ARCHIVED: Careers for the Renaissance Soul
"Do you feel a pang of jealousy when someone says, 'I've known exactly what I wanted to be since I was two years old?'" Margaret Lobenstine asked the students gathered in Slonim living room, sounding like a supportive, caring aunt.
The author of The Renaissance Soul: Life Design for People with Too Many Passions to Pick Just One, Lobenstine has been a teacher, an innkeeper, and an activist, and now works as a life coach. Her book describes the type of person who has too many passions to choose just one, and provides tips for how to be successful in a culture that often rewards people who stick with one interest for life. The multi-talented Sarah Lawrence students who attended the April event, which was sponsored by the Office of Career Counseling, responded immediately to the concept.
Lobenstine uses Mozart and Benjamin Franklin to exemplify the continuum of personality types. Mozart, who played the piano from the age of 3, represents the kind of driven personality that chooses a single, lifelong interest. At the opposite end of the spectrum, Benjamin Franklin—an inventor, journalist, and statesman—represents the Renaissance Soul. Corporate culture emphasizes success via the Mozart way, Lobenstine points out. "We don't have many role models for the alternative. How often do you hear, 'Oh that person is so successful, he has so many interests?'"
Anne Marie Damiani, associate director of career counseling, thinks Lobenstine's perspective is particularly valuable for Sarah Lawrence students. In her meetings with students, "One theme that kept surfacing was that they had so many interests and often felt confused or pressured to narrow their career selection," Damiani says.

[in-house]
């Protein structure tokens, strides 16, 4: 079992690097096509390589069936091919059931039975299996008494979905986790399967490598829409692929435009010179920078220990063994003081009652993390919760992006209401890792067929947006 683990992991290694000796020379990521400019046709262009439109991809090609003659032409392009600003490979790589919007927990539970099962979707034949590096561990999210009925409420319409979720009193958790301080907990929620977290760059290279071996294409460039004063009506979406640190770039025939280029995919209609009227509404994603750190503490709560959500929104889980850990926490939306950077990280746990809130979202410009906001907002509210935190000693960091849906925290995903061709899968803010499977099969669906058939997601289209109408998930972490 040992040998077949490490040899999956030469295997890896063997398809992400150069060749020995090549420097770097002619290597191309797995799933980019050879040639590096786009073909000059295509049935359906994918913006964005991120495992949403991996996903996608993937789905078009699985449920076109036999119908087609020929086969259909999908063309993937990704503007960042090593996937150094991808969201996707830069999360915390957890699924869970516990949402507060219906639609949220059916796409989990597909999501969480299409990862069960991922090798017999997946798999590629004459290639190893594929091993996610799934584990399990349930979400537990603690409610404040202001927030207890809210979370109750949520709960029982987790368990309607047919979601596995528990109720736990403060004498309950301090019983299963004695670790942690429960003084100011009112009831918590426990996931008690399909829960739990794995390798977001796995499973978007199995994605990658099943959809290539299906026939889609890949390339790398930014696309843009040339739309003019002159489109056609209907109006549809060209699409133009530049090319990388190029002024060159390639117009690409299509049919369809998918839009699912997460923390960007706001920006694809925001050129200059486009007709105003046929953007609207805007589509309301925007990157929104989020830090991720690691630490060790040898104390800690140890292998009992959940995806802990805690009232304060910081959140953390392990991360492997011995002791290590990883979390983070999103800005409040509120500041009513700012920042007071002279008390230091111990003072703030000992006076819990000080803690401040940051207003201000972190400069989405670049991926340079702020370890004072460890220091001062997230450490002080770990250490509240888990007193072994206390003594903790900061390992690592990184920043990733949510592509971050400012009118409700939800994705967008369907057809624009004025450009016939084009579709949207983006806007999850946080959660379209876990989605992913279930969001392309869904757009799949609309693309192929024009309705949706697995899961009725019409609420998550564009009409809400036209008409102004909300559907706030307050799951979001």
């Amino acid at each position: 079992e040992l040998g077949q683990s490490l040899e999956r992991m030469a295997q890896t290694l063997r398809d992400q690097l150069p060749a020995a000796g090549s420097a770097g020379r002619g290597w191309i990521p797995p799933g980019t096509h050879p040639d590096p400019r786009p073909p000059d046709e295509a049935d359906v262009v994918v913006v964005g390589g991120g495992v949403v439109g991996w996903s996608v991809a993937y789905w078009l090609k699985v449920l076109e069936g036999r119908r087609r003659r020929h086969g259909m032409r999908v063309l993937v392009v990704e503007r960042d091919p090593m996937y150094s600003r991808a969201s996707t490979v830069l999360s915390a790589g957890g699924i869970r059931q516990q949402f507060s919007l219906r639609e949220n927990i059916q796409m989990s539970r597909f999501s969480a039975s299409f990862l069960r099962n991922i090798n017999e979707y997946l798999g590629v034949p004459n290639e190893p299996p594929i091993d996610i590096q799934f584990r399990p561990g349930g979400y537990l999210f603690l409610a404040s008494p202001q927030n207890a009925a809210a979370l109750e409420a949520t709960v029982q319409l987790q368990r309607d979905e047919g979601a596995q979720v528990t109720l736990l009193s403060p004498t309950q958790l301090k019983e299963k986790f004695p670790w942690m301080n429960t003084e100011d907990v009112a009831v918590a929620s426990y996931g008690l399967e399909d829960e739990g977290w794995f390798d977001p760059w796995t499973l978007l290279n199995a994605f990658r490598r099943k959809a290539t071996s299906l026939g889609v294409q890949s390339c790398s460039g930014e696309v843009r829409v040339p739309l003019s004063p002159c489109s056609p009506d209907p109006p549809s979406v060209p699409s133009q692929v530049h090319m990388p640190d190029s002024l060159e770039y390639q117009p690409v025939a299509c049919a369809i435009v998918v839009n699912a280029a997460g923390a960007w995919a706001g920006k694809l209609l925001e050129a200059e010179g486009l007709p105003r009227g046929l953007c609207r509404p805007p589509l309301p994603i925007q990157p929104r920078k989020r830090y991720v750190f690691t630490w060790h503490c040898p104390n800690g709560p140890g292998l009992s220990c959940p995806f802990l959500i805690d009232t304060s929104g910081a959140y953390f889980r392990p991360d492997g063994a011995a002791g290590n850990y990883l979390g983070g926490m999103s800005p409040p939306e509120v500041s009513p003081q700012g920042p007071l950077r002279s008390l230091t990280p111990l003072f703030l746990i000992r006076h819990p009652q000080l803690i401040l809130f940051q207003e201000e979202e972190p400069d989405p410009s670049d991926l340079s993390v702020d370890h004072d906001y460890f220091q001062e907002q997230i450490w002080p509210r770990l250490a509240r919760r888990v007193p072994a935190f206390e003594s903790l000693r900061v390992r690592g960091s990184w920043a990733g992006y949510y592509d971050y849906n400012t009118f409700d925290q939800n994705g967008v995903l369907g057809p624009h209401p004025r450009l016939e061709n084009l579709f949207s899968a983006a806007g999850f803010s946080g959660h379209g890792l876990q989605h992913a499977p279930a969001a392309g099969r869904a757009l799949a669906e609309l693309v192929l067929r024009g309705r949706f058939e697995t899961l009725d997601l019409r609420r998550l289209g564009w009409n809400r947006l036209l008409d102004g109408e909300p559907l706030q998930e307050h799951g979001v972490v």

The challenge for many people is how to maintain a wide variety of interests without becoming scattered. Lobenstine's advice for Renaissance Souls begins with a process of selecting four "focal points." These key interests may change over time, but they represent the passions to be pursued for now. The goal is to help provide a sense of possibility while satisfying the craving for variety.
Using this organizational principle, Lobenstine's book offers guidance for people in various life stages: how to choose and succeed in college, how to pursue careers that fit the Renaissance Soul personality, how to tweak an existing job to be more fulfilling, and how to change career paths entirely. Some people may be able to align their passions with paid work, she says, but for others that might not be the best approach.
Perhaps her most important piece of advice, especially in this challenging job market, is to avoid correlating identity with income and instead to place your identity with your passions.
The students absorbing this counsel all received free, signed copies of the book and had the opportunity to speak with Lobenstine about their individual challenges with balancing a variety of interests and talents. By the end of the evening students seemed relieved to have a new tool to use in career discussions with parents, as well as a new role model: Benjamin Franklin.
—Sophia Kelley MFA '10
June 3, 2009